Cutaneous lupus erythematosus: a review

Dermatol Clin. 2002 Jul;20(3):373-85, v. doi: 10.1016/s0733-8635(02)00016-5.


This article will review and update information about the pathogenesis, clinical presentation, diagnosis, and treatment of cutaneous lupus erythematosus. Lupus erythematosus (LE) can present as a skin eruption, with or without systemic disease. Cutaneous LE is subdivided into chronic cutaneous LE, subacute cutaneous LE and acute LE. The prevalence of systemic lupus erythematosus (SLE) is 17-48/100,000 population worldwide. Skin disease is one of the most frequent clinical complaints of patients suffering from SLE. It has been found to occur in up to 70% of patients during the course of the disease. The most frequent mucocutaneous manifestations of SLE are malar rash (40%), alopecia (24%), and oral ulcers (19%). It has been suggested that risk factors that are more likely to signal transition of cutaneous into systemic LE are high ANA titers (> 1:320) and the presence of arthralgias. CLE patients who exhibit these symptoms should be monitored closely, since they may be at increased risk to develop SLE.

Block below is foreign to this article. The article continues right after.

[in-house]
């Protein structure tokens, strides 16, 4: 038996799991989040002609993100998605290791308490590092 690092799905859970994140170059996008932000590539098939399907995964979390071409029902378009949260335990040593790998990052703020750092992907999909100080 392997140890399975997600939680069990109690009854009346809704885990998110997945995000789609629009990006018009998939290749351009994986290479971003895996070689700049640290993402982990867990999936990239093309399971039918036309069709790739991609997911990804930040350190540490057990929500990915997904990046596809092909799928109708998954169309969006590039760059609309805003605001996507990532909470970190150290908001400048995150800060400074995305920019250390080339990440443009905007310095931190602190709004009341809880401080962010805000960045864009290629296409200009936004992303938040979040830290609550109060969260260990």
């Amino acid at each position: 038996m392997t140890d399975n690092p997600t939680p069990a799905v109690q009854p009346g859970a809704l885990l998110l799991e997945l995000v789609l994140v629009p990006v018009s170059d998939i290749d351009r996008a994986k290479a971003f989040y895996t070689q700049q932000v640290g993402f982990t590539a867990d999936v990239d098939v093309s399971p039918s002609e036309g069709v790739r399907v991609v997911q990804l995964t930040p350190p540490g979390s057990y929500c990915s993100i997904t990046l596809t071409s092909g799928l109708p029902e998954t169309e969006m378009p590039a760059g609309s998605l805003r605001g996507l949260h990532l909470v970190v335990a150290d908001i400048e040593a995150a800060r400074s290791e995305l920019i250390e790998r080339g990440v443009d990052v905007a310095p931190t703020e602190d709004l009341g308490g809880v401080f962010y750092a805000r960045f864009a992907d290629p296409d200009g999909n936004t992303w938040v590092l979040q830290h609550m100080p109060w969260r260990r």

Publication types

  • Research Support, U.S. Gov't, P.H.S.
  • Review

MeSH terms

  • Animals
  • Humans
  • Lupus Erythematosus, Cutaneous* / diagnosis
  • Lupus Erythematosus, Cutaneous* / etiology
  • Lupus Erythematosus, Cutaneous* / pathology
  • Lupus Erythematosus, Cutaneous* / therapy
  • Lupus Erythematosus, Discoid / diagnosis
  • Lupus Erythematosus, Discoid / pathology
  • Lupus Erythematosus, Discoid / therapy
  • Risk Factors